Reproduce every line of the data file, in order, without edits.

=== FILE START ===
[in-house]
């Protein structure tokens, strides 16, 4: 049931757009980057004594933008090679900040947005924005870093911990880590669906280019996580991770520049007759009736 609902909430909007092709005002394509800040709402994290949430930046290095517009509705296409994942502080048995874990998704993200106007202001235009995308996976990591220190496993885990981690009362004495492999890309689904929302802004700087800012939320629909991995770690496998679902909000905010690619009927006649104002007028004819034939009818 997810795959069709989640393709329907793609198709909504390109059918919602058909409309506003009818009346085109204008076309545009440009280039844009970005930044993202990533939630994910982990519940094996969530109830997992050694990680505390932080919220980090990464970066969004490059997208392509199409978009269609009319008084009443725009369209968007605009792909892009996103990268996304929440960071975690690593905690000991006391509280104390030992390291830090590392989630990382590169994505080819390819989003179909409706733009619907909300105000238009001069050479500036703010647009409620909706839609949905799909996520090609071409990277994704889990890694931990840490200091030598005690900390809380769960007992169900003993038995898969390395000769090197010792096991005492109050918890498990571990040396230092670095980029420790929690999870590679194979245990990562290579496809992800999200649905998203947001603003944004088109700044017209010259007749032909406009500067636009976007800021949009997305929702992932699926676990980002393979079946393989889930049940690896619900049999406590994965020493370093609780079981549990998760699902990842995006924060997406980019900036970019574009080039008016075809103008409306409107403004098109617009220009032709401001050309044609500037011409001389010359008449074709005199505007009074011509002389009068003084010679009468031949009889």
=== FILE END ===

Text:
[in-house]
């Protein structure tokens, strides 16, 4: 049931757009980057004594933008090679900040947005924005870093911990880590669906280019996580991770520049007759009736 609902909430909007092709005002394509800040709402994290949430930046290095517009509705296409994942502080048995874990998704993200106007202001235009995308996976990591220190496993885990981690009362004495492999890309689904929302802004700087800012939320629909991995770690496998679902909000905010690619009927006649104002007028004819034939009818 997810795959069709989640393709329907793609198709909504390109059918919602058909409309506003009818009346085109204008076309545009440009280039844009970005930044993202990533939630994910982990519940094996969530109830997992050694990680505390932080919220980090990464970066969004490059997208392509199409978009269609009319008084009443725009369209968007605009792909892009996103990268996304929440960071975690690593905690000991006391509280104390030992390291830090590392989630990382590169994505080819390819989003179909409706733009619907909300105000238009001069050479500036703010647009409620909706839609949905799909996520090609071409990277994704889990890694931990840490200091030598005690900390809380769960007992169900003993038995898969390395000769090197010792096991005492109050918890498990571990040396230092670095980029420790929690999870590679194979245990990562290579496809992800999200649905998203947001603003944004088109700044017209010259007749032909406009500067636009976007800021949009997305929702992932699926676990980002393979079946393989889930049940690896619900049999406590994965020493370093609780079981549990998760699902990842995006924060997406980019900036970019574009080039008016075809103008409306409107403004098109617009220009032709401001050309044609500037011409001389010359008449074709005199505007009074011509002389009068003084010679009468031949009889």